After blaze, efforts begin to assist displaced 11-alarm fire smolders as business owners seek ways to rebuild

November 12, 1995|By Peter Hermann | Peter Hermann,SUN STAFF

The 11-alarm fire that demolished the Hollins Street Exchange early Friday was keeping city firefighters busy yesterday as government agencies started programs to help displaced business owners.

In addition to recurring flare-ups, firefighters were hampered again by low water pressure, a situation that Baltimore's public works director attributed to decades-old water pipes in older neighborhoods.

As a crane knocked down brick walls yesterday, smoke poured from the center of the old seven-story furniture manufacturing company, used most recently for a variety of entrepreneurs, from cabinetmakers to recording artists.

Fire officials predicted they would be at the site in the 2300 block of Hollins St. until at least tomorrow. The fire burned out of control for seven hours, but continued to smolder last night, more than 40 hours after it erupted.

"All seven stories just pancaked down in the basement," said Battalion Chief Mike Moritz, who was on the scene yesterday. "And it's all burning."

He said the crane would lift the debris so firefighters could train their hoses on hot spots.

Fire officials said homeless people accidentally started the fire in an abandoned mattress warehouse across the street. They attributed it to people trying to keep warm or to a man who was using a candle for light to find a soda.

The fire destroyed 50 businesses and left 23 artisans who lived in their studios homeless. At least 150 people worked at the exchange building. Damage was estimated at $3 million.

Two fire engines remained at the building overnight. But Chief Moritz said he called in a one-alarm assignment yesterday afternoon -- bringing eight units to the scene -- because of the flare-ups and low water pressure that he called "terrible."

Water also was a problem early Friday as firefighters battled what they called the most spectacular blaze in decades. At times, flames shot 150 feet above the building and could be seen for miles.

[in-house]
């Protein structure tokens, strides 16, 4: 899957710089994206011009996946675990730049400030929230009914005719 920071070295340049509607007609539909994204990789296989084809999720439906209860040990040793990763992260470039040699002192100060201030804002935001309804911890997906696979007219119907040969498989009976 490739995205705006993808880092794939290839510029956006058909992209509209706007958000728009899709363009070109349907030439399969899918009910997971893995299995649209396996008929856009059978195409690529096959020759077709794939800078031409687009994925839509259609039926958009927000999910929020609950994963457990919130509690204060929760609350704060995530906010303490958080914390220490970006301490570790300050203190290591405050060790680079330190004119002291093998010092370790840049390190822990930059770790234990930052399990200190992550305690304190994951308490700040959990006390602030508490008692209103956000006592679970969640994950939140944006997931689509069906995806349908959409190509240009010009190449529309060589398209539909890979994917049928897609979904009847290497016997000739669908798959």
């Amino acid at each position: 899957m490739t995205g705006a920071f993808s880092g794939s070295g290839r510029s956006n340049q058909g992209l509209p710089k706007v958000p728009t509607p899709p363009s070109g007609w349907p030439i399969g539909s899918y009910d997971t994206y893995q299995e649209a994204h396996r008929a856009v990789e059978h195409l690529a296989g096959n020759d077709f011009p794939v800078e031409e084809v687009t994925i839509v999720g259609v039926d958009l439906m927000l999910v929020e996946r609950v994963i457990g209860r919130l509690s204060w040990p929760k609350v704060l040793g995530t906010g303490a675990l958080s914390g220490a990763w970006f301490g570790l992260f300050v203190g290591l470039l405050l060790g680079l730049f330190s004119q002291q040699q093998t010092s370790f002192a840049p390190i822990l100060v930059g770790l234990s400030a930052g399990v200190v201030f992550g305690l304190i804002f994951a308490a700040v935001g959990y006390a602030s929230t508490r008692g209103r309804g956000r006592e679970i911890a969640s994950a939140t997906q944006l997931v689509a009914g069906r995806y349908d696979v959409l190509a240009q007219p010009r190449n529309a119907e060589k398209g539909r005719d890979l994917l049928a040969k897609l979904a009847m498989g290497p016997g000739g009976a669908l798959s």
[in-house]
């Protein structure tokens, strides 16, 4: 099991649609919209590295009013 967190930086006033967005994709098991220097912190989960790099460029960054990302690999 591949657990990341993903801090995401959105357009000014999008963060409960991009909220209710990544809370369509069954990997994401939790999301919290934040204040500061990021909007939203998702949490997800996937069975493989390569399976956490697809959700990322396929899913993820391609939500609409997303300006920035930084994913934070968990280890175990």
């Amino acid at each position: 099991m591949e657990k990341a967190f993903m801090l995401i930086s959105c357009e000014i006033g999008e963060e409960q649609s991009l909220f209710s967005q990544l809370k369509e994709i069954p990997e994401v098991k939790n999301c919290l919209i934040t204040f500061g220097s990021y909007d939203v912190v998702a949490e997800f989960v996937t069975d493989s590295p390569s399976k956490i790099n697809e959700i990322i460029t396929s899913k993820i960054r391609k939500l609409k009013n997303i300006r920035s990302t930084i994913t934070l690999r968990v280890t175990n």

Fire officials said on Friday that they were forced to lay hose line for several blocks as they searched for more powerful water mains.

George G. Balog, director of the Baltimore Department of Public Works, attributed the problem to the 80-year-old 6-inch lines prevalent in older sections of Baltimore. Now, he said, 8-inch pipes are considered small.

But Mr. Balog also noted that a tremendous amount of water was used to fight the blaze, though an estimate was not available. "We were getting all out of the mains that we could," he said, adding that some fire trucks increased the pressure, "pushing it a little."

The public works director said he was at the fire scene Friday with Fire Chief Herman Williams Jr., assessing water pressure. Later, he said workers tested all the hydrants and found they all meet Fire Department specifications. "I think water was getting there," Mr. Balog said.

Meanwhile, city and state agencies worked to help the 150 workers who are trying to decide how to rebuild. Many of the displaced had invested their life's savings to start careers and had no insurance.

Some lost hundreds of thousands of dollars in recording equipment or furniture tools. One company that has been on West Pratt Street since 1900 lost its warehouse and $250,000 worth of custom-made furniture.

The tenants have scheduled a meeting tomorrow to decide what to do next. The Baltimore Development Corp. and the Mayor's Advisory Council on Art and Culture are working to relocate the businesses.

Gov. Parris N. Glendening has declared the fire a Small Business Administration disaster, making loans available to help tenants re-establish their businesses. State officials said 80 percent of the businesses did not have insurance.

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